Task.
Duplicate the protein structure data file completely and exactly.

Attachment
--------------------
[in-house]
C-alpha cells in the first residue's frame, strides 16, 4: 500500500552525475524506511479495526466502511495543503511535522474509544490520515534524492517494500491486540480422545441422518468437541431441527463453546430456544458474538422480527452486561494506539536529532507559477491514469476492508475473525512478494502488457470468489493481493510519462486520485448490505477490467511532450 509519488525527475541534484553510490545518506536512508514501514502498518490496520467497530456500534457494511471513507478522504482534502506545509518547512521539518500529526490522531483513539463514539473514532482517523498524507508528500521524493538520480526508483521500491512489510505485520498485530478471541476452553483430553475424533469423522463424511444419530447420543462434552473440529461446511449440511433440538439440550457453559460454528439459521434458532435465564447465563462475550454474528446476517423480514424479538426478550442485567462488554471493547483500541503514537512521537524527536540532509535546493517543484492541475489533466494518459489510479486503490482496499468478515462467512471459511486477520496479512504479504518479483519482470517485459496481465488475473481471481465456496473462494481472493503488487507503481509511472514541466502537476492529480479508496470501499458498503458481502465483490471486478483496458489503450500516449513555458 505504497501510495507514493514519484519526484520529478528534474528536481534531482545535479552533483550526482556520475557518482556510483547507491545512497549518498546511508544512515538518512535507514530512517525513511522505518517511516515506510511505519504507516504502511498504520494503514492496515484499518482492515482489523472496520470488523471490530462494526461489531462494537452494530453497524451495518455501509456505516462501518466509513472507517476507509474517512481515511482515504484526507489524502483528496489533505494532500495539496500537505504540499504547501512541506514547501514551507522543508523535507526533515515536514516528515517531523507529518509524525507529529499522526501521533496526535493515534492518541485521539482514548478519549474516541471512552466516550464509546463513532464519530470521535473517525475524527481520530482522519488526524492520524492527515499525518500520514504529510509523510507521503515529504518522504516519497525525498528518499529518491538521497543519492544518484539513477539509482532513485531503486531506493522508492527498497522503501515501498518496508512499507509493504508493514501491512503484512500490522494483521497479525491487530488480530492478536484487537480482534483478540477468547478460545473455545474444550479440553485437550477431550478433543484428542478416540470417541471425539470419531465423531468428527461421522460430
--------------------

[in-house]
C-alpha cells in the first residue's frame, strides 16, 4: 500500500552525475524506511479495526466502511495543503511535522474509544490520515534524492517494500491486540480422545441422518468437541431441527463453546430456544458474538422480527452486561494506539536529532507559477491514469476492508475473525512478494502488457470468489493481493510519462486520485448490505477490467511532450 509519488525527475541534484553510490545518506536512508514501514502498518490496520467497530456500534457494511471513507478522504482534502506545509518547512521539518500529526490522531483513539463514539473514532482517523498524507508528500521524493538520480526508483521500491512489510505485520498485530478471541476452553483430553475424533469423522463424511444419530447420543462434552473440529461446511449440511433440538439440550457453559460454528439459521434458532435465564447465563462475550454474528446476517423480514424479538426478550442485567462488554471493547483500541503514537512521537524527536540532509535546493517543484492541475489533466494518459489510479486503490482496499468478515462467512471459511486477520496479512504479504518479483519482470517485459496481465488475473481471481465456496473462494481472493503488487507503481509511472514541466502537476492529480479508496470501499458498503458481502465483490471486478483496458489503450500516449513555458 505504497501510495507514493514519484519526484520529478528534474528536481534531482545535479552533483550526482556520475557518482556510483547507491545512497549518498546511508544512515538518512535507514530512517525513511522505518517511516515506510511505519504507516504502511498504520494503514492496515484499518482492515482489523472496520470488523471490530462494526461489531462494537452494530453497524451495518455501509456505516462501518466509513472507517476507509474517512481515511482515504484526507489524502483528496489533505494532500495539496500537505504540499504547501512541506514547501514551507522543508523535507526533515515536514516528515517531523507529518509524525507529529499522526501521533496526535493515534492518541485521539482514548478519549474516541471512552466516550464509546463513532464519530470521535473517525475524527481520530482522519488526524492520524492527515499525518500520514504529510509523510507521503515529504518522504516519497525525498528518499529518491538521497543519492544518484539513477539509482532513485531503486531506493522508492527498497522503501515501498518496508512499507509493504508493514501491512503484512500490522494483521497479525491487530488480530492478536484487537480482534483478540477468547478460545473455545474444550479440553485437550477431550478433543484428542478416540470417541471425539470419531465423531468428527461421522460430